GSSI recertifies Japan’s Marine Eco-Label standards, bolstering feed producers’ newly preferred credential

Members of the MEL Japan Council announcing the re-benchmarking by GSSI

After a year-long assessment process, Japan’s Marine Eco-Label (MEL) certification standard, which has recently become the primary standard for many of the country’s feed producers, received recertification approval from the Global Sustainable Seafood Initiative (GSSI) under Version 2.0 of its Global Benchmark Tool.

The MEL certification was created in 2007 to promote its recognition in the Japanese market, with the aim to gain wider acceptance and to respond to the needs of foreign markets to promote the export of sustainable Japanese seafood. More than 70 Japanese operators, including CGC Japan, Sojitz, Nissui, Nicherei,  Marubeni, and Mitsubishi have MEL certification, with a dozen holding certification for both fisheries and distribution and processing. The certification and its label are not used outside of Japan, though MEL leadership has stated its intention to expand into the broader Asian market in the future.

The certification is based on the FAO Code of Conduct for Responsible Fisheries, the FAO Guidelines for the Eco-labeling of Fish and Fishery Products from Marine Capture Fisheries, and the FAO Guidelines for the Eco-labeling of Fish and Fishery Products from Inland Fisheries. MEL-Japan is owned and operated by the Marine Eco-Label Japan Council, which is funded by the Japan Fisheries Association, a trade group for Japan’s fishing industry.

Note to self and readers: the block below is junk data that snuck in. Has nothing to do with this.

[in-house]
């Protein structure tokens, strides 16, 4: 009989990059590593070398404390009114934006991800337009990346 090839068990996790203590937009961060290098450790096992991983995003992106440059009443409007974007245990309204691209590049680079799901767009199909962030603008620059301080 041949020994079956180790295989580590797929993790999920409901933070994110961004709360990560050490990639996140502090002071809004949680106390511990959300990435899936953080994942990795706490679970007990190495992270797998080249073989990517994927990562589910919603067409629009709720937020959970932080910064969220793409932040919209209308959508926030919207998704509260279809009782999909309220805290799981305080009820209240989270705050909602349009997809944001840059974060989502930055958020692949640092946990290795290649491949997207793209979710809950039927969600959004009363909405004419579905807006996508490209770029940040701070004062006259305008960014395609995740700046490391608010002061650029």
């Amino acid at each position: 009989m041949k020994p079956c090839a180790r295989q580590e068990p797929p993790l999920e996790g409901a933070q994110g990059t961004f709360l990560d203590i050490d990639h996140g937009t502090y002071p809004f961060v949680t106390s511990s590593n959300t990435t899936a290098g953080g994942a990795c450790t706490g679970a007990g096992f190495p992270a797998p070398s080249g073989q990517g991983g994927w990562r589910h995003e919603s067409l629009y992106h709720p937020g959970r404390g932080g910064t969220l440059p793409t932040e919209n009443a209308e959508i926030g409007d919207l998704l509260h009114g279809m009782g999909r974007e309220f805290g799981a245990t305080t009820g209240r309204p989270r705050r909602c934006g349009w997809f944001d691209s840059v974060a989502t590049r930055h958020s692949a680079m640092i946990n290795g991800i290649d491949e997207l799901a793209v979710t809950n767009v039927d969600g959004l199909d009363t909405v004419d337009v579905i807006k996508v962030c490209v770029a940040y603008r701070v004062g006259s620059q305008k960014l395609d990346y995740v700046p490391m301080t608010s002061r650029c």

After growing in popularity in advance of the 2020 Tokyo Olympic Games, a further shift toward MEL certification becoming the primary standard in Japan came after many Japanese feed producers belonging to the Japan Fish Feed Association announced in June that they would not be applying for certification under updated Aquaculture Stewardship Council (ASC) standards – the association’s previously preferred certification – due to stricter rules regarding the traceability of byproducts in feed.

Many of the feed producers said that to meet ASC standards, they would have to build a separate, dedicated production line, which they believed to be economically unfeasible. Feed producers can operate under the old ASC standards until early 2025, but most have chosen to not apply for certification under the new standards once they enter into force.

MEL applicants must now specify such conditions if they plan to continue using moist pelleted feed. Version 1.0 is in effect until 31 July, 2025, allowing for a transitional period in which producers and farmers must convert to the regulations set out in the new version.

The updated MEL standard will have traceability requirements but may consider a ... 

Photo courtesy of MEL Japan Council

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